THE CITY of Savannah’s online survey requesting public input on the future of the Savannah Civic Center is simply titled, "What’s Important To You?"
That’s a great question. Intentionally or not, it sort of sums up where we are as a community right now.
With high-rise buildings and various major development projects being approved in and around historic neighborhoods in Savannah — with many more on the drawing board — the need to safeguard and protect local history hasn’t been this pronounced since the 1960s, when so many local landmarks were demolished in the name of progress.
Just as the old Union Station, the old DeSoto, and the old Municipal Auditorium were razed for interstate flyovers and inferior big-box buildings like the Civic Center, whole neighborhoods are now threatened in the name of newness.
Gentrification is sometimes an overused and misunderstood word. But there is such a thing, and we are seeing it happen now in many areas.
What has changed to make this moment in local history so crucial?
It’s not just the amount of development money flooding into Savannah since the end of the great recession, though that is certainly a huge driver.
Spurred by Savannah’s well-earned, now fully global status as a world-class destination city for tourists, we are finally on the map not only for visitors, but for the developers and investors who seek to capitalize on those visitors.
We have seen spring tides of investment roll into Savannah before, but nothing like the volume of high-dollar hotel, residential, and multi-use projects now sprouting like resurrection fern on a live oak after a rainstorm.
But I would argue that the biggest difference — the real threat — isn’t necessarily developers themselves. After all, developers are just doing what developers do.
The biggest difference might be the changing attitudes of the people moving to this area.
As their ranks grow, they increasingly are electing our leaders, who are expected to provide responsible oversight for developers and private sector investment.
With more new arrivals moving to town, that means more and more of the local electorate simply has no personal or institutional memory of a time when downtown Savannah was a place where regular folks lived, worked, and socialized.
To many people who just moved here from another state and bought a house in, say, Ardsley Park, the Historic District is just the place where all the hotels are.
(And in the case of the many people moving to Pooler and West Chatham, some may never visit downtown Savannah at all, for any reason.)
This to me is the key development. Our grassroots are changing as the composition of our population changes.
For many newer folks to town, the idea of Savannah’s history is just that — an idea. Not a relatable, everyday reality.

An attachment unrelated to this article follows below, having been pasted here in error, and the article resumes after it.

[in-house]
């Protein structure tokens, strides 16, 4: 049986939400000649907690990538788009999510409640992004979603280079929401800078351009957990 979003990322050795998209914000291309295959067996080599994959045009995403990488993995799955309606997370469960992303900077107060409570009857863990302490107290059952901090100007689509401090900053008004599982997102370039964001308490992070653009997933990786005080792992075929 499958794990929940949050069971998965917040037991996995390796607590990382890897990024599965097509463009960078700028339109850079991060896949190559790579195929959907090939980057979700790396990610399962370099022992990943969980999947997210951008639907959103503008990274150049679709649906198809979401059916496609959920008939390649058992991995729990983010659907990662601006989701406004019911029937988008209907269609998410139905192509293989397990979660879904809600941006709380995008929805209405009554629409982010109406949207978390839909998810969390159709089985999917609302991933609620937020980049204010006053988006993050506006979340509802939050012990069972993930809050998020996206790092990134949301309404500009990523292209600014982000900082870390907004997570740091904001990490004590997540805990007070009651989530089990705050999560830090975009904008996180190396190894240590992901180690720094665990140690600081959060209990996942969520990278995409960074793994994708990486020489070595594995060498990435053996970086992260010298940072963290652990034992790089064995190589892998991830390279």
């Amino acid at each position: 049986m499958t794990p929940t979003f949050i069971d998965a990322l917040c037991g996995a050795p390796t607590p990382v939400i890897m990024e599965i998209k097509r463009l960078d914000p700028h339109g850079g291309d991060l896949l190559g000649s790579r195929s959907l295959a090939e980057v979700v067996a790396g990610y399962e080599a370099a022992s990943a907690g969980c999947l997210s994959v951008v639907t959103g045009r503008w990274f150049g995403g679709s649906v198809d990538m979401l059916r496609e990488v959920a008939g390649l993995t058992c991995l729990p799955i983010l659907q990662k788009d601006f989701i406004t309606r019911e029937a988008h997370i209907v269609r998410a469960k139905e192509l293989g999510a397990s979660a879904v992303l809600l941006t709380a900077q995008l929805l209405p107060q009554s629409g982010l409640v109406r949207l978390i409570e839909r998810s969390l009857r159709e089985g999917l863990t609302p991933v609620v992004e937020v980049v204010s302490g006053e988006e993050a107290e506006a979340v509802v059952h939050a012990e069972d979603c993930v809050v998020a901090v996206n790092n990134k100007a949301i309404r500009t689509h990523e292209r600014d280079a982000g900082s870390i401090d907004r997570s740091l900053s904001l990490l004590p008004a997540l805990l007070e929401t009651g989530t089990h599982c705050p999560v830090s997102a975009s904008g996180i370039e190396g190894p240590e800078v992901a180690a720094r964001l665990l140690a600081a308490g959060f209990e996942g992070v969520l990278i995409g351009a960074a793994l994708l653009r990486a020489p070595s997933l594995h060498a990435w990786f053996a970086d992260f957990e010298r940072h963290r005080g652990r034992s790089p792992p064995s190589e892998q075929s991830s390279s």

When history, or more accurately, historical character, becomes just another commoditized data point in a real estate marketing campaign, then it can be disposed of that much more easily.
After all — doesn’t everyone love a “new and improved” product?
And make no mistake: Savannah is a product now, a commodity to be bought and sold at a profit.
Drilling down to the issue of the Civic Center, it’s important to learn how we got where we are.
The current Civic Center was built in 1974 as a “modern” replacement for the Municipal Auditorium, built in 1916.
Designed by Henrik Wallin — who designed the current Savannah Arts Academy and many other local buildings — the Beaux Arts Municipal Auditorium, demolished in 1971, was orders of magnitude better in quality than what replaced it.
But in the late ‘60s, when the current Civic Center was being designed, modernist, multi-use, big-box buildings and massive surface parking lots were all the rage.
Ironically, had the Municipal Auditorium been allowed to remain, it not only would have held up much better at age 102 than the current Civic Center has at age 44, it could still serve a key purpose: The new Cultural Arts Center, going up a block away, might not have been necessary.
Even at over a century old, an upgraded Municipal Auditorium could probably serve that role as a mid-size performance venue with classroom and office space.
To be fair, even the Municipal Auditorium caused quite an uproar when first built, for its sheer size overlooking Orleans Square and for its transformative effect on the residential neighborhood around it. (Sound familiar?)
But it arguably served a much more defensible civic role, and at least nominally hewed to the Oglethorpe Plan in that its entrance opened onto the square.
The City’s survey on what to do with the Civic Center is in some ways an example of their mode of cart-before-the-horse thinking.
The issue of the Civic Center’s future should have been settled long before the plans for the new Arena were this far along.
“What’s important to you?” should’ve been the first question, but instead it’s among the last.
As is also their way, City leaders outsourced the decision-making we elected them to perform to an outside consultant, who is administering this survey and gathering public input.
All that said, it is a well-constructed, though very simple, survey, and I do urge everyone to weigh in.
The first question is key: “What is most important to you when considering future possibilities for the Civic Center site?”
You are asked to rank five answers in order of their importance to you:
• Celebrating community diversity
• Creating a public space/greenspace/civic space
• Preserving Savannah’s National Landmark Historic District and the Oglethorpe Plan
• Promoting economic development and employment opportunities
• Promoting arts/culture/entertainment
It’s not a perfect list, as I might rank two or three of these as “One” and everything else further down. But the list is valuable for provoking a range of thought.
You have until Oct. 12 to weigh in. We should have had this opportunity years ago. But we’ll have to settle for better-late-than-never.